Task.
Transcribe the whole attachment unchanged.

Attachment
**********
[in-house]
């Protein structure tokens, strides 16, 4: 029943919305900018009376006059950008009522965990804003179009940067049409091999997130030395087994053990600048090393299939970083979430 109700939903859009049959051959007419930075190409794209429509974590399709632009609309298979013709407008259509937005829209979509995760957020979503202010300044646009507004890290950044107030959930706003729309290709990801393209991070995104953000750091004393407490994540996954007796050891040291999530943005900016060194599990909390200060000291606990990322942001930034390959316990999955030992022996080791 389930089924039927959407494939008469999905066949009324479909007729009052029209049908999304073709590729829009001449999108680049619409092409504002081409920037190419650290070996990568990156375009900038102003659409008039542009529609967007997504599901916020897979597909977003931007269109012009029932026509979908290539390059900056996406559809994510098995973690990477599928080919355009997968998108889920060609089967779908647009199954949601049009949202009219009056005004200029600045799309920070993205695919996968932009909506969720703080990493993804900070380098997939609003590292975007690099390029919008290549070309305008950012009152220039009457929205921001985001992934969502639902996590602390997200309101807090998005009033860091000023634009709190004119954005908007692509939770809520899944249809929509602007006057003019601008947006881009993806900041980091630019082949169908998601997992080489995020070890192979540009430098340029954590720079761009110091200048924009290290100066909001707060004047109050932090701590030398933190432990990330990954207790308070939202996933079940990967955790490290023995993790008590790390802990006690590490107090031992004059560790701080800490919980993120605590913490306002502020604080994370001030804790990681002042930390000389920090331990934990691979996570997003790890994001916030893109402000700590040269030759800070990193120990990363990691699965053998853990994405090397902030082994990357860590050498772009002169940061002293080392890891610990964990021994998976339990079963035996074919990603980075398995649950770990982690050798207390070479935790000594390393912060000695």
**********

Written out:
[in-house]
């Protein structure tokens, strides 16, 4: 029943919305900018009376006059950008009522965990804003179009940067049409091999997130030395087994053990600048090393299939970083979430 109700939903859009049959051959007419930075190409794209429509974590399709632009609309298979013709407008259509937005829209979509995760957020979503202010300044646009507004890290950044107030959930706003729309290709990801393209991070995104953000750091004393407490994540996954007796050891040291999530943005900016060194599990909390200060000291606990990322942001930034390959316990999955030992022996080791 389930089924039927959407494939008469999905066949009324479909007729009052029209049908999304073709590729829009001449999108680049619409092409504002081409920037190419650290070996990568990156375009900038102003659409008039542009529609967007997504599901916020897979597909977003931007269109012009029932026509979908290539390059900056996406559809994510098995973690990477599928080919355009997968998108889920060609089967779908647009199954949601049009949202009219009056005004200029600045799309920070993205695919996968932009909506969720703080990493993804900070380098997939609003590292975007690099390029919008290549070309305008950012009152220039009457929205921001985001992934969502639902996590602390997200309101807090998005009033860091000023634009709190004119954005908007692509939770809520899944249809929509602007006057003019601008947006881009993806900041980091630019082949169908998601997992080489995020070890192979540009430098340029954590720079761009110091200048924009290290100066909001707060004047109050932090701590030398933190432990990330990954207790308070939202996933079940990967955790490290023995993790008590790390802990006690590490107090031992004059560790701080800490919980993120605590913490306002502020604080994370001030804790990681002042930390000389920090331990934990691979996570997003790890994001916030893109402000700590040269030759800070990193120990990363990691699965053998853990994405090397902030082994990357860590050498772009002169940061002293080392890891610990964990021994998976339990079963035996074919990603980075398995649950770990982690050798207390070479935790000594390393912060000695």